Antelope Valley RNs Set Candlelight Vigil to Protest Serious Patient Care Problems at Hospital
Registered nurses at Antelope Valley Hospital (AVH) in Lancaster, California will hold a candlelight vigil Wednesday evening to protest eroding patient care conditions at the hospital and the administration’s hard-line stance in talks for a new contract. Some 900 RNs at the facility are represented by the California Nurses Association/National Nurses United.
RNs cite deteriorating care conditions, especially in safe staffing, at the hospital that they say are consistently putting patients at risk on a daily basis.
What: Candlelight Vigil
When: Wednesday, September 5, 6 p.m. to 8 p.m.
Where: Antelope Valley Hospital
1600 W. Avenue J, Lancaster, CA
In April, a report by the California Department of Public Health found AVH to be repeatedly out of compliance with the state’s safe staffing law throughout the hospital, including in the emergency department, post-partum unit for mothers and newborns, telemetry where patients are on monitors, and mental health/psychiatric care. In at least one case, the state cited the telemetry unit was inadequately staffed under state law on a day a patient fall occurred.
“Patient safety is too often compromised at our hospital. In labor and delivery often we don't have enough staff to make sure our patients are being monitored the way they should,” says AVH RN Jessie Thompson. “With each patient we have, there are two lives at stake. We can't allow this environment to continue. What is it going to take before management understands the need to make a change?”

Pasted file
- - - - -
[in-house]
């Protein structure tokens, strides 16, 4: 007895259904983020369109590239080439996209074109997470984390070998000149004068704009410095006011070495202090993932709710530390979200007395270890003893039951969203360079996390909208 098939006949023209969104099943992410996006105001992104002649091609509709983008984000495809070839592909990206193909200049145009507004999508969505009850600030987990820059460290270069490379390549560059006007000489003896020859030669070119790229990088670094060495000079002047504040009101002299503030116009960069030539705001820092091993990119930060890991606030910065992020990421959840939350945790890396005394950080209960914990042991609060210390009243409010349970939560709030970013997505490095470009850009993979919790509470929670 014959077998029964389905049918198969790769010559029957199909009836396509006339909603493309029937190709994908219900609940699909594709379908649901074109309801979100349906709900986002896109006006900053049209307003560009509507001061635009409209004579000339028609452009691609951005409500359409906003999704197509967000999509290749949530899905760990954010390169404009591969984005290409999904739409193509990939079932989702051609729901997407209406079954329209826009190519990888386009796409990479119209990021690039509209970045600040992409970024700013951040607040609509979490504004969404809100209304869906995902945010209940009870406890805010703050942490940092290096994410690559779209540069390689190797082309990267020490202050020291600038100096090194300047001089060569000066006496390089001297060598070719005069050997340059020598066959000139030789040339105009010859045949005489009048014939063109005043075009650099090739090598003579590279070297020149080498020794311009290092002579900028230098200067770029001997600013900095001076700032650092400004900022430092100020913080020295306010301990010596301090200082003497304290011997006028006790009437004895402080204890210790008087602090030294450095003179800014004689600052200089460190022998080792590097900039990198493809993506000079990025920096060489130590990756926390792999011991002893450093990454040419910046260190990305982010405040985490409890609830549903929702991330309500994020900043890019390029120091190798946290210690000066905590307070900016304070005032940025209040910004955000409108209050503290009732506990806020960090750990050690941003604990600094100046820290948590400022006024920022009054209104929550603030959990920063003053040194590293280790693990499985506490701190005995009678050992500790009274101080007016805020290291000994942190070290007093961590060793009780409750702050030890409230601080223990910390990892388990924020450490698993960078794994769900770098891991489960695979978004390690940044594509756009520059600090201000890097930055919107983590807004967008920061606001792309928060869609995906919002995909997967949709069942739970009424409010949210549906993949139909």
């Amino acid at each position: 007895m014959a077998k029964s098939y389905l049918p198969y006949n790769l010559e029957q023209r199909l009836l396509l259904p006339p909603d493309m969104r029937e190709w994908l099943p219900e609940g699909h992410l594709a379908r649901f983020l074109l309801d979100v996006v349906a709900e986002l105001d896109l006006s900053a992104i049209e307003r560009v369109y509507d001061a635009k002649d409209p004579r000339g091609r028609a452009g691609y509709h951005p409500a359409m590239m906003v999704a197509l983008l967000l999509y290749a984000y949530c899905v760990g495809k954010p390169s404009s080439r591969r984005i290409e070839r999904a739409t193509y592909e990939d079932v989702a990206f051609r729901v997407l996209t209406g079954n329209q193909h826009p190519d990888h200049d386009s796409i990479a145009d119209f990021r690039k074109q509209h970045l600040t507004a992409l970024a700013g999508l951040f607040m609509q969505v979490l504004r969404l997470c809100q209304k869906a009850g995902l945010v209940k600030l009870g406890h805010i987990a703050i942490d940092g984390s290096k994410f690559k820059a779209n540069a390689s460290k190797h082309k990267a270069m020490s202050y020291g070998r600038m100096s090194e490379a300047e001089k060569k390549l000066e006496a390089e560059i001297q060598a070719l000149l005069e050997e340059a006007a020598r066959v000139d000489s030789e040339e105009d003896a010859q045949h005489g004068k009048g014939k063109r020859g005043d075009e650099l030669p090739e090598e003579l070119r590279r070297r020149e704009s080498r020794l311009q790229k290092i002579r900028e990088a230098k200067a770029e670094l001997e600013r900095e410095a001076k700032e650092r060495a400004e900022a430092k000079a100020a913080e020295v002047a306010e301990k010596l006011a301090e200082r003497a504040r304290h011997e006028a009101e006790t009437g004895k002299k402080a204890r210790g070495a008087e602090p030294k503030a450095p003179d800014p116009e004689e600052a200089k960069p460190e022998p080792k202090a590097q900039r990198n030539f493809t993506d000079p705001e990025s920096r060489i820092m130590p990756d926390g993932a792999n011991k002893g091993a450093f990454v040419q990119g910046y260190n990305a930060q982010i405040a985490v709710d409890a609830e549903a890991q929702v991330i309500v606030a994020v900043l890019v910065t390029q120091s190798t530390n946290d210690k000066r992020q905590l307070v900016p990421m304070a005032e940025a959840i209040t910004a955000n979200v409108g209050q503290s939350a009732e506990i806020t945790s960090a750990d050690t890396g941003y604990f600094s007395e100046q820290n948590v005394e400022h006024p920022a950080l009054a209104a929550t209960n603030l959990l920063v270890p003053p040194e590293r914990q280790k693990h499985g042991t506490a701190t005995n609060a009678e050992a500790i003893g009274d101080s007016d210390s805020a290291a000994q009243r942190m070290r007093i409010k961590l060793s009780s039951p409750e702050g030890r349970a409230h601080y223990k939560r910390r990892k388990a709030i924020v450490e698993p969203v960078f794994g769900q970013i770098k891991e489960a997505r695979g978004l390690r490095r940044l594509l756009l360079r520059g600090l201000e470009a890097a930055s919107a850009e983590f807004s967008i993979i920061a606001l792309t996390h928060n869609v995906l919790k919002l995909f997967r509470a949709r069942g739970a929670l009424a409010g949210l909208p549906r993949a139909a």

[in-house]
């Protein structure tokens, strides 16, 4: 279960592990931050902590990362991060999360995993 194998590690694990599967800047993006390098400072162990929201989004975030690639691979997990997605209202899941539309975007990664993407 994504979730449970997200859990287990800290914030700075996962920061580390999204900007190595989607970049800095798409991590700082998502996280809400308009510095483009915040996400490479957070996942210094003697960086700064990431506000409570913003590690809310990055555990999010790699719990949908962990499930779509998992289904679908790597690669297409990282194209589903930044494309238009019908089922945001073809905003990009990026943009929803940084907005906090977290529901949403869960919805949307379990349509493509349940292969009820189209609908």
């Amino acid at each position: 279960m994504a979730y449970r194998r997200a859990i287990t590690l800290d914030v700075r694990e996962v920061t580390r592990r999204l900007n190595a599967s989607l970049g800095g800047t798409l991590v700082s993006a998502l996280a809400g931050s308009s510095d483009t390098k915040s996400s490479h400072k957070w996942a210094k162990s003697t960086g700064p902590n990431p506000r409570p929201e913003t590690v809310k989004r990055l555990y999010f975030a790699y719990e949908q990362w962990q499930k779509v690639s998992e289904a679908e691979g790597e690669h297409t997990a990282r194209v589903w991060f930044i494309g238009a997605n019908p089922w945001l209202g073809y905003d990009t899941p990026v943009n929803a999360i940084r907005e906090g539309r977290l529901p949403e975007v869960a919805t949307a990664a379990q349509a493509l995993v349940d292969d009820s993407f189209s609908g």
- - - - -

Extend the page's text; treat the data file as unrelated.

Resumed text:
Meanwhile AVH administrators are demanding increased reductions in workplace and nurses’ economic standards, such as big increases in nurses’ out-of-pocket costs for their own health coverage – despite the fact that AVH has made over $31.2 million in profits the last four years, according to data it reports to the state.
One consequence of the ongoing problems at the hospital is a disturbing loss of experienced nurses. In the past few years, hundreds of RNs have left for other facilities, a real blow for the community, nurses say.
In addition to failing to adhere to the state law on minimum nurse-to-patient ratios, AVH frequently fails to provide meal-and-rest-break staffing so nurses can safely take needed breaks, another problem noted in the state investigation last April.
“AVH makes inadequate effort to provide break and meal relief for our nurses,” said Thompson. “The nurses have the most important job, with the least amount of say. Nurses are quitting, and taking jobs where they are commuting in order to avoid working under such unsafe conditions!”
“AVH is not hiring more registered nurses to replace them,” says AVH RN Ann Gormont. “AVH hospital is a teaching hospital; there are plenty of registered nurses in our community who would love to work at AVH, close to home and family. Instead the management hires traveling nurses, which is more costly.”
“We need more staff to assist with high-acuity (severely ill) patients,” adds AVH RN Maria Altamirano. She says staffing problems are also aggravated by not enough charge nurses who make clinical assignments and can “help out staff as a resource,” as well as inadequate help with lifting or moving patients, which leads to patient falls, accidents, and injuries to staff as well.